Agricultural Social Economics Department at Faculty of Agriculture UGM hosted National Seminar on Research Outcomes of Agricultural Social Economics 2017 event recently. This seminar is a forum for academics, researchers, enthusiasts, government, and society to share ideas and findings related to innovative technology in agriculture.
Raising theme Sustainability of Agribusiness in Indonesia amidst Globalisation: Liberalisation or Protection?, the seminar on Saturday (29/7) presented speakers from several disciplines. They are: Ir. Sunarso, M.Si. (Chairman of Indonesian Agriculture Scholars Association), Ir. Abdullah Firman Wibowo, M.M. (Director of BNI Sharia Bank), Prof. Dr. Ir. Dwijono Darwanto, M.S. (Agricultural Economics Professor from UGM), and Prof. PM Laksono (Antropology professor from UGM).
Prof. Dwijono said currently both locally and nationally, global economy penetration has created strange and peculiar moment. This is because there has no clear agreement being made by related parties.
”As a matter of fact, every one, farmers, citizens, government, and businessmen that have this moment shall have the right to progress and receive benefits corresponding to their respective contributions,” said Dwijono. But instead, according to Dwijono, the people and farmers that have produced the rice turned out to be the one that are marginalised by government that produces regulations and businessmen that produces services.
On the other hand, Sunarso said, one of current agricultural problems affecting farmers is where the sector is going to be driven, liberalisation or protection. “The real challenge is that policy makers ought to establish a point where it is most balanced between liberalisation and protection,” said Sunarso.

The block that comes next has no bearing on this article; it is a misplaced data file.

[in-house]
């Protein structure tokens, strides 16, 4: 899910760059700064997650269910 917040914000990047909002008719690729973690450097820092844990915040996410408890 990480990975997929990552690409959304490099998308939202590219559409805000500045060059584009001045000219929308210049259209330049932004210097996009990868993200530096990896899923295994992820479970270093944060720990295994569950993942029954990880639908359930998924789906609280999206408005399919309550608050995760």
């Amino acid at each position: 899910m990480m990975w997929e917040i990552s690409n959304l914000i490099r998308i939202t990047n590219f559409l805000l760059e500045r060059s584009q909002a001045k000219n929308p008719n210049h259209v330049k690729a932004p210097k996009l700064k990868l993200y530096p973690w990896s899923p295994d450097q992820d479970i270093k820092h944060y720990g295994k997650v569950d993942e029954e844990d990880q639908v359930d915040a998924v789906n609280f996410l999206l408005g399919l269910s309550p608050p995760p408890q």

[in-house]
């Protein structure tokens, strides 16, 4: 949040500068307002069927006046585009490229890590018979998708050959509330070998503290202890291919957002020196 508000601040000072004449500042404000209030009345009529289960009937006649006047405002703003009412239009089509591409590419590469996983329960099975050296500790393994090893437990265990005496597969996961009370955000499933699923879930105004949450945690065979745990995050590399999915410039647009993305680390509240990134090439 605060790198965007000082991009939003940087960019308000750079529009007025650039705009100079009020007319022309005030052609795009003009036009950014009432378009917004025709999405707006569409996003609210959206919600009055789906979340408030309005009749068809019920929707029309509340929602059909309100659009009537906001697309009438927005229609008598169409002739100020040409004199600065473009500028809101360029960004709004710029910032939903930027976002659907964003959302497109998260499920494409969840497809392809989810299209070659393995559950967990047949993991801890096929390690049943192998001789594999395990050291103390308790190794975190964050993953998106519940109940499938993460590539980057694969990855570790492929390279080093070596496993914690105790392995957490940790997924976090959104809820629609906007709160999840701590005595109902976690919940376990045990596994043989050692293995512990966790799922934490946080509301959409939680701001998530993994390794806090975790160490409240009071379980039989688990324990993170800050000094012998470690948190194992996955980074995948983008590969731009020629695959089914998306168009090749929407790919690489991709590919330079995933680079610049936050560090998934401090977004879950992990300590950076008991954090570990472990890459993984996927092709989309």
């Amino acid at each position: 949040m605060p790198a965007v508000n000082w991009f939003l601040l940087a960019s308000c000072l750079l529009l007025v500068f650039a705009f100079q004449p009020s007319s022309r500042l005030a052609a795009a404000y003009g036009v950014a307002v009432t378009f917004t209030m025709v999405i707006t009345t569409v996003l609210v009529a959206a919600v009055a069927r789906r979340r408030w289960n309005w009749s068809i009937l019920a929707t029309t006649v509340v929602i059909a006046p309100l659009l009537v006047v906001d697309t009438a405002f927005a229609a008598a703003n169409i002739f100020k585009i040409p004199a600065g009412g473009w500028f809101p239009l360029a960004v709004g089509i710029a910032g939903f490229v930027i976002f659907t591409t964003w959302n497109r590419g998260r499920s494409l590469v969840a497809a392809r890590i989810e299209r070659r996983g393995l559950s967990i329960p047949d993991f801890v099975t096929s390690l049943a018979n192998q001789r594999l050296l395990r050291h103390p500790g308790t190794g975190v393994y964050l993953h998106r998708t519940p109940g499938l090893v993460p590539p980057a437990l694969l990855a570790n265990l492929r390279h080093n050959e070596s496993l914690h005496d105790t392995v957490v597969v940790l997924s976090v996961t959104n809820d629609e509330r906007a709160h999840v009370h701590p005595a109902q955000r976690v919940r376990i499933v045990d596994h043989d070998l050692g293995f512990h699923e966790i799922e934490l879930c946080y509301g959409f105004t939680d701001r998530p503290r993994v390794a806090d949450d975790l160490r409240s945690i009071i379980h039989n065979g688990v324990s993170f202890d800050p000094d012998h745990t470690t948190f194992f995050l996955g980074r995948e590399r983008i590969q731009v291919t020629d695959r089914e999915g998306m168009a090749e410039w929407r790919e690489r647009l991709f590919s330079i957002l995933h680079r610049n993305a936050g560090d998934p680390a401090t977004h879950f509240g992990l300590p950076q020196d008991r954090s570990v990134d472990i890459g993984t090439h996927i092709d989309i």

He further asked the capacity of small scale farmers with limited technology that have to compete with large scale corporations with full mechanisation. “Can our farmers actually be competitive in the liberal market system?” questions Sunarso.
Sunarso explained in determining the point of liberalisation or protection, we need to have a long vision in advance. “The food sector cannot actually be left to the liberal market,” said Sunarso. He proposed suggestions to resolve this issue, including by forming national food authorities.
Dean of Faculty of Agriculture UGM, Dr, Jamhari, S.P., M.P. suggested the need to determine the clear proportion of liberalisation and protection of each commodity. This is because each commodity has different levels or limits of liberalisation. “There has to be clear regulations on when and to what extent the commodities need to be liberalised or protected,” said Jamhari.